He was honoured in his burial: never has the Universnys en such a sight, and never will again. His departure will be an awakening sermon preached through the land; and many who have hung upon. his lips, and been disciplined by his example, have sent forth a long and solemn wail-"My father! my father! the chariots of Israel, and the horsemen thereof.”

Such men as these are a nation's safeguard. Well might Elisha suppose, when he saw the prophet borne rapidly away, that the land would mourn for its mightiest chariots and its strongest horsemen. The eminent in godliness are the only chariots, the only horsemen of a nation; and when these are removed, we may lament with a bitter lamentation.

But let us not sorrow as those who have no hope. God hath given abundant assurance that he is pouring forth the double portion of Elijah's spirit on the Elishas of our church. The whole aspect of one university was quite changed by this one man. The thousands who crowd the villages and towns of Britain now bless his name for the devotion and zeal of their pastors; the sunbeam of our people's love now settles on our Zion; and we may rejoice in the thought, that many shall overcome through the blood of the Lamb, and eat the hidden manna, and become pillars in the temple of our God, and go no more out for ever.

May this be our blessed experience; may we keep to those truths which we can die upon; and on the resurrection morn, may we be found among those who shall sing blessing unto the Lamb for ever!





"As every man hath received the gift, even so minister the same one to another, as good stewards of the manifold grace of God."—1 PETER, iv. 10.

THE feebleness of our faith, the inadequacy of our apprehension of things eternal, is not less evinced by an indifference to the salvation of others, than by inattention to our own. If we believed vividly, we should feel intensely; and if we felt intensely, we should act energetically. Were you to behold a fellow-creature slumbering amid the conflagration of his dwelling, there would be no hesitation, but you would rush at once to snatch him from the devouring element. Or were you to witness a deluded fellow-mortal darting along to the brink of the deep, intent upon precipitating himself into the dark waters, with what eagerness would you fly to arrest his course, and to rescue him from self-destruction! Where, then, brethren, is our faith, if, admitting-as we must do, except we reject the unequivocal testimony of God-that the multitude, the mighty multitude of our fellow-creatures around us are sleeping upon the verge of that pit, that burneth with fire and brimstone, or plunging into the abyss of outer darkness-where is our faith, if we strain not every nerve to pluck the brand from the everlasting burning?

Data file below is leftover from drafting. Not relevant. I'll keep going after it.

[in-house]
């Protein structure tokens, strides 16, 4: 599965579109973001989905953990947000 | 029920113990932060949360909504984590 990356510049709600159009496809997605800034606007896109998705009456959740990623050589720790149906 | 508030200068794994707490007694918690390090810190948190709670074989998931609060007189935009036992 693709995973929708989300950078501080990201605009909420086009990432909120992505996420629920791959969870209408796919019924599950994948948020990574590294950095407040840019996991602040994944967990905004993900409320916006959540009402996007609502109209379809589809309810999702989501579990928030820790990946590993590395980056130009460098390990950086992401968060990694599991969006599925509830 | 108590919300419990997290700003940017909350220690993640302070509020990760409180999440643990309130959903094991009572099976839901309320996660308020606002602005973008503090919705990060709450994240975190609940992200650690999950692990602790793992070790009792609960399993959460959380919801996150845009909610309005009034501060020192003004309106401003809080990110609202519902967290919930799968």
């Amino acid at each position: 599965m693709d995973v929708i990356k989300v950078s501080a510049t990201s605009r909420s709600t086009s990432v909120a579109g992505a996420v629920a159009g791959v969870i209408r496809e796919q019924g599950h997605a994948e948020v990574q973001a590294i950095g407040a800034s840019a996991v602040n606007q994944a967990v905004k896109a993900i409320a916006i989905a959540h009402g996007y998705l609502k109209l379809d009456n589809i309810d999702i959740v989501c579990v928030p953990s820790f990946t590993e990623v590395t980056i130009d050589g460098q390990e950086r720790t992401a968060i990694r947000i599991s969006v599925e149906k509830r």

Upon all the followers of Christ this responsibility rests. Most unwarrantably has it been regarded as the function, the exclusive function, of the ministers of Christ, to set forth the glory of God by setting forward the salvation of all men. On them, unquestionably, the obligation devolves principally and primarily, but certainly not exclusively. They are rather designed to act as commanders and standard-bearers, inciting and conducting the army of the faithful to combat, to conflict, and to victory. But how little avail

• On behalf of the Society for Building and Enlarging Places of Worship.

the commanders when abandoned by their soldiers! How powerless must be the host, if the officers alone are expected to fight the battles of the Lord! The charge, therefore, in the text, though pre-eminently referring to the ministers of Christ, extends, beyond all doubt, to each individual who has been admitted by baptism into the privileges of the church, and who is made a partaker of the blessings of the Gospel salvation. "As every man hath received the gift, even so minister the same one to another, as good stewards of the manifold grace of God."

My brethren, I have to ask you this morning to contribute to one of those societies which distinguish and adorn this highlyfavoured land; a society which provides places of worship for the outcast, the ignorant, and the destitute. And I know not how I can more effectually discharge the duty which devolves upon me by royal mandate, and by the highest episcopal authority, than by striving to enforce the exhortation in the text, by a few obvious. and scriptural arguments addressed to you in a two-fold capacity, first, as Christians, and, secondly, as members of the Church of England.

And, first, by the worth of the immortal soul, we ought to be incited to minister to others the privileges which we have ourselves received. The worth of an immortal soul-where shall we begin? and where shall we end? The subject is so extensive, that no finite mind can traverse it; so sublime, that no human tongue can do it justice. Look into yourselves, brethren. Explore your own spirit. Span, if you can, its dimensions; weigh it in the balances of the sanctuary. Celestial in its origin, radiant aforetime with the similitude of Deity, capacitated for the fruition of God, majestic though in ruins, gifted with indefinite capabilities of knowledge, endowed with a profound susceptibility of enjoyment, possessing a no less profound susceptibility of anguish, and (above all, and beyond all,) having interwoven in its very essence the inconceivable attribute of immortality-can you think of it without amazement? can you contemplate it without awe?

Then let it be realized, that such a soul is to be found in the bosom of each individual that meets your eye; that the most ignorant, the most debased, the most destitute, yet encloses a spirit so costly that no finite arithmetic can compute its worth, and which far outweighs the most magnificent, and the most stupendous object that creation can supply. Shall we take the sun, shining in his